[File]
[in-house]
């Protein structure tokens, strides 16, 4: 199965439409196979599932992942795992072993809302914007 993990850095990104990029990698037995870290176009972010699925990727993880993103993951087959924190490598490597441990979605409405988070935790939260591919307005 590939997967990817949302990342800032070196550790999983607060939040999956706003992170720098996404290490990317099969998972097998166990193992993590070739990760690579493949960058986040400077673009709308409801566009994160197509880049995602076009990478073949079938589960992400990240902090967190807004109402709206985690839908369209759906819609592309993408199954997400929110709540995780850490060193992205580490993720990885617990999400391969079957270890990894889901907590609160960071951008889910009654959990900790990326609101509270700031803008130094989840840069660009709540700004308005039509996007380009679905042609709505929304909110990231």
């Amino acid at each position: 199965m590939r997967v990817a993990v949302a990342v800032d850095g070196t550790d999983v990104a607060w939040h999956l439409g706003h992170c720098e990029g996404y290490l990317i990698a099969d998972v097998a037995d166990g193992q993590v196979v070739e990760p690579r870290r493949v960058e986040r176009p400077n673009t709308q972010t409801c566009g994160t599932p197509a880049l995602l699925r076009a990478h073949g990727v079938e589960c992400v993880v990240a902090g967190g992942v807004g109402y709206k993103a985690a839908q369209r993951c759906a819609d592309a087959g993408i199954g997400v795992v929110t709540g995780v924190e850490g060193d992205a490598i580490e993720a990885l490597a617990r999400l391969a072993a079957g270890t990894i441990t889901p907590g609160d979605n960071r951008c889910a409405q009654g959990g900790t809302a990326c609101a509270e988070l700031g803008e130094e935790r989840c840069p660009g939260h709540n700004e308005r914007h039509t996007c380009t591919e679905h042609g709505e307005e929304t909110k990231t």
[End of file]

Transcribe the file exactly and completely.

[in-house]
């Protein structure tokens, strides 16, 4: 199965439409196979599932992942795992072993809302914007 993990850095990104990029990698037995870290176009972010699925990727993880993103993951087959924190490598490597441990979605409405988070935790939260591919307005 590939997967990817949302990342800032070196550790999983607060939040999956706003992170720098996404290490990317099969998972097998166990193992993590070739990760690579493949960058986040400077673009709308409801566009994160197509880049995602076009990478073949079938589960992400990240902090967190807004109402709206985690839908369209759906819609592309993408199954997400929110709540995780850490060193992205580490993720990885617990999400391969079957270890990894889901907590609160960071951008889910009654959990900790990326609101509270700031803008130094989840840069660009709540700004308005039509996007380009679905042609709505929304909110990231």
């Amino acid at each position: 199965m590939r997967v990817a993990v949302a990342v800032d850095g070196t550790d999983v990104a607060w939040h999956l439409g706003h992170c720098e990029g996404y290490l990317i990698a099969d998972v097998a037995d166990g193992q993590v196979v070739e990760p690579r870290r493949v960058e986040r176009p400077n673009t709308q972010t409801c566009g994160t599932p197509a880049l995602l699925r076009a990478h073949g990727v079938e589960c992400v993880v990240a902090g967190g992942v807004g109402y709206k993103a985690a839908q369209r993951c759906a819609d592309a087959g993408i199954g997400v795992v929110t709540g995780v924190e850490g060193d992205a490598i580490e993720a990885l490597a617990r999400l391969a072993a079957g270890t990894i441990t889901p907590g609160d979605n960071r951008c889910a409405q009654g959990g900790t809302a990326c609101a509270e988070l700031g803008e130094e935790r989840c840069p660009g939260h709540n700004e308005r914007h039509t996007c380009t591919e679905h042609g709505e307005e929304t909110k990231t």